St. Isaac Jogues was one of several French missionaries who worked for the conversion of the native Indians of the Great Lakes area of North America. There was latent animosity between the Iroquois and the Hurons and their French allies which broke into the open in August, 1642. St. Isaac Jogues and the lay oblate Rene Goupil were seized and tortured by the Iroquois, and a number of Huron converts slain.
The Frenchmen were taken to the Iroquois camp at Ossernenon, the modern Auriesville, New York. There Goupil was martyred, but St. Isaac was helped by the Dutch to escape to Fort Orange (Albany). Well-treated by the New Netherlanders, be was allowed to return to France. At his own request, be returned to Montreal in 1644. In the same year Pere Bressani was also tortured, though ransomed by the Dutch. Meanwhile the Iroquois preyed upon the Huron settlements, eventually almost annihilating that tribe.
Despite his treatment, St. Isaac braved the Mohawk camp a second and third time as peace commissioner. Prospects were not entirely hopeless, but on October 18, 1646, he was tomahawked along with Jean le Lande by an irresponsible warrior who, nevertheless, was later converted. The Iroquois bloodlust was roused anew and brought martyrdom in 1648 to Daniel and Garnier, and in 1649 to Jean de Brebeuf and Gabriel Lalemant. Together with Noel Chabanel these martyrs were canonized by Pius XI in 1930. Besides these Jesuits, other priests and lay brothers were killed and numerous Catholic Hurons tortured and slain rather than yield the Faith.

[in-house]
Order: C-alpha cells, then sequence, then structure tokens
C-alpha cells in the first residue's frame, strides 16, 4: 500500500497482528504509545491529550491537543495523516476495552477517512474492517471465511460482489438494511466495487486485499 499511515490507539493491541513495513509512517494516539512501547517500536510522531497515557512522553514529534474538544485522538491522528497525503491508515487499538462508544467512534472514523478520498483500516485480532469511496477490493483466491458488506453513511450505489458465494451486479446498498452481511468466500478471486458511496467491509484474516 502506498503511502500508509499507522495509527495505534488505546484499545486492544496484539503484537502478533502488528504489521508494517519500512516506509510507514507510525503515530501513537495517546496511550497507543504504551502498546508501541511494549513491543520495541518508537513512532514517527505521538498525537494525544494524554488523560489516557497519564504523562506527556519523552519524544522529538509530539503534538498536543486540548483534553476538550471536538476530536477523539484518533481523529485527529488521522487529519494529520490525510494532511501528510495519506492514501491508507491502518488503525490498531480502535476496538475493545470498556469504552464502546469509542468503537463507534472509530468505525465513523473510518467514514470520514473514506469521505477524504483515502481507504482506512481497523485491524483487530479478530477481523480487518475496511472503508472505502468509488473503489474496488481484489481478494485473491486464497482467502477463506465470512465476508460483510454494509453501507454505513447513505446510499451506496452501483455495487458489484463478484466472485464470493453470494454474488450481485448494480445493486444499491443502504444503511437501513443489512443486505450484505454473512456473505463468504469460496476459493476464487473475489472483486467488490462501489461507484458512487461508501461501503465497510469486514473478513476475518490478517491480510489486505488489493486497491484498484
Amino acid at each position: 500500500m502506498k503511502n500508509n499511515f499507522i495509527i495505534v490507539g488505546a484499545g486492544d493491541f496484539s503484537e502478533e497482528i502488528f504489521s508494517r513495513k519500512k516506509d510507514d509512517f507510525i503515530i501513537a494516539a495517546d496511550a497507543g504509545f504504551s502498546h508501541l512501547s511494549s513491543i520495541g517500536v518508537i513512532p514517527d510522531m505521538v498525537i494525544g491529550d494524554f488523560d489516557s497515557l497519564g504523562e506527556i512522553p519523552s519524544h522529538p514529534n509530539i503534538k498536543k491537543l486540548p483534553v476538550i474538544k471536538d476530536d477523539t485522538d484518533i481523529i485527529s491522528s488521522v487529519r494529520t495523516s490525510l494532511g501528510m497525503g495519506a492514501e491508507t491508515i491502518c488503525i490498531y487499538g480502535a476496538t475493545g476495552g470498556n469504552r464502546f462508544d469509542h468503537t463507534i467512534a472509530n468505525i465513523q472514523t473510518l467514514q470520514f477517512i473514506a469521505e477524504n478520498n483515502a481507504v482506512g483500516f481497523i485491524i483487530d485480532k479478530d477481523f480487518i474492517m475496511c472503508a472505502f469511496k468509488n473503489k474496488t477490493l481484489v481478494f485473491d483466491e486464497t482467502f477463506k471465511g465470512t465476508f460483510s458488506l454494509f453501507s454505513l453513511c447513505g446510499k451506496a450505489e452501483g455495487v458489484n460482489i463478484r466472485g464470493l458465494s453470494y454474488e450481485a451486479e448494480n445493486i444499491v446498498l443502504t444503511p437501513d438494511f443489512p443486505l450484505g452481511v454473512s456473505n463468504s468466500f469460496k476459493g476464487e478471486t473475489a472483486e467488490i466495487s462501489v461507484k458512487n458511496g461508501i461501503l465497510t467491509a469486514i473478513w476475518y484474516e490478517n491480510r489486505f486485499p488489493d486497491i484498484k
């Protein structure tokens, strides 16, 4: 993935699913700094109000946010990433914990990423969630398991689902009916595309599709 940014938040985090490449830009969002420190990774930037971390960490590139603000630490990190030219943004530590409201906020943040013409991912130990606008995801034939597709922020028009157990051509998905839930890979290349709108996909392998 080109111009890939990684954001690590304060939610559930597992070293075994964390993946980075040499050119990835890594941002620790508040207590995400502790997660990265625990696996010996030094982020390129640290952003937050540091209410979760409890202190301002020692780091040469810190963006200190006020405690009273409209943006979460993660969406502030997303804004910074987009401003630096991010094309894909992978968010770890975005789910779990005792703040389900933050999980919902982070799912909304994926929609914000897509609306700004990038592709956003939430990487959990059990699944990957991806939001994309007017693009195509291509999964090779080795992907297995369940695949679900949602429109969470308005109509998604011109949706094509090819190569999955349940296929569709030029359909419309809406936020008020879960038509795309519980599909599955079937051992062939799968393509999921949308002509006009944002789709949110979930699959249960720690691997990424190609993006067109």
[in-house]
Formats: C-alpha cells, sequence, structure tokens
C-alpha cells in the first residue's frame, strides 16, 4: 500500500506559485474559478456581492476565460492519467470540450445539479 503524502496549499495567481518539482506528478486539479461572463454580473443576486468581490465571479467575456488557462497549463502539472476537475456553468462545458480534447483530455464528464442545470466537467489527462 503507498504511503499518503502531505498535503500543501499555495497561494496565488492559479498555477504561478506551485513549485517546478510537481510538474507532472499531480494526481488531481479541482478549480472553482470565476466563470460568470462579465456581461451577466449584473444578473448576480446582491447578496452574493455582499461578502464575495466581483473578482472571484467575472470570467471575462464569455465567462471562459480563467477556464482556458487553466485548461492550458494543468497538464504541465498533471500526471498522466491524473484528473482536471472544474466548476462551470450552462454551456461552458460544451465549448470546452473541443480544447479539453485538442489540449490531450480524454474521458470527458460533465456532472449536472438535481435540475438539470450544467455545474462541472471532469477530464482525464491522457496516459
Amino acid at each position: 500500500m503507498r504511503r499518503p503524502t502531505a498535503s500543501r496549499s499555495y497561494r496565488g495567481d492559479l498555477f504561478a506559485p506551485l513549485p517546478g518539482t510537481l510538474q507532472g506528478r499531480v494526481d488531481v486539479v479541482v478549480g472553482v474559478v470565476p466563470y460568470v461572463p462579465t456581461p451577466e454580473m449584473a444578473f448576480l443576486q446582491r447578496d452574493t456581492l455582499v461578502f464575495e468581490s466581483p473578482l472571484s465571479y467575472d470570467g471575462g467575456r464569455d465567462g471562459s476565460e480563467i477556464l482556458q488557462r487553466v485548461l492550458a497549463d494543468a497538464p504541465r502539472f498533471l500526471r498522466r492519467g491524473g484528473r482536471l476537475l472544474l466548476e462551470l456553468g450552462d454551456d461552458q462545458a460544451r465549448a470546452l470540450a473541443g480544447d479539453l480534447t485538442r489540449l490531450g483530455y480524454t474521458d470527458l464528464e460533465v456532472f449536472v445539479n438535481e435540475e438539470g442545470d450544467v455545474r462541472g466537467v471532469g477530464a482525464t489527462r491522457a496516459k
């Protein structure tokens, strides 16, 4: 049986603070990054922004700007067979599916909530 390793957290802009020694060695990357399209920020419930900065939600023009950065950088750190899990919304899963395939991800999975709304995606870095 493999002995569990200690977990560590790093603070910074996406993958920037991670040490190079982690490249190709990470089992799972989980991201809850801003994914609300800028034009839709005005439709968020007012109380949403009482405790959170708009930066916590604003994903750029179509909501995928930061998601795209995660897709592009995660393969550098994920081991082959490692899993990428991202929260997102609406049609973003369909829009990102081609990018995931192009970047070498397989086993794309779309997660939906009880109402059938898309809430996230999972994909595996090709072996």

(Adapted from Catholic Church History)
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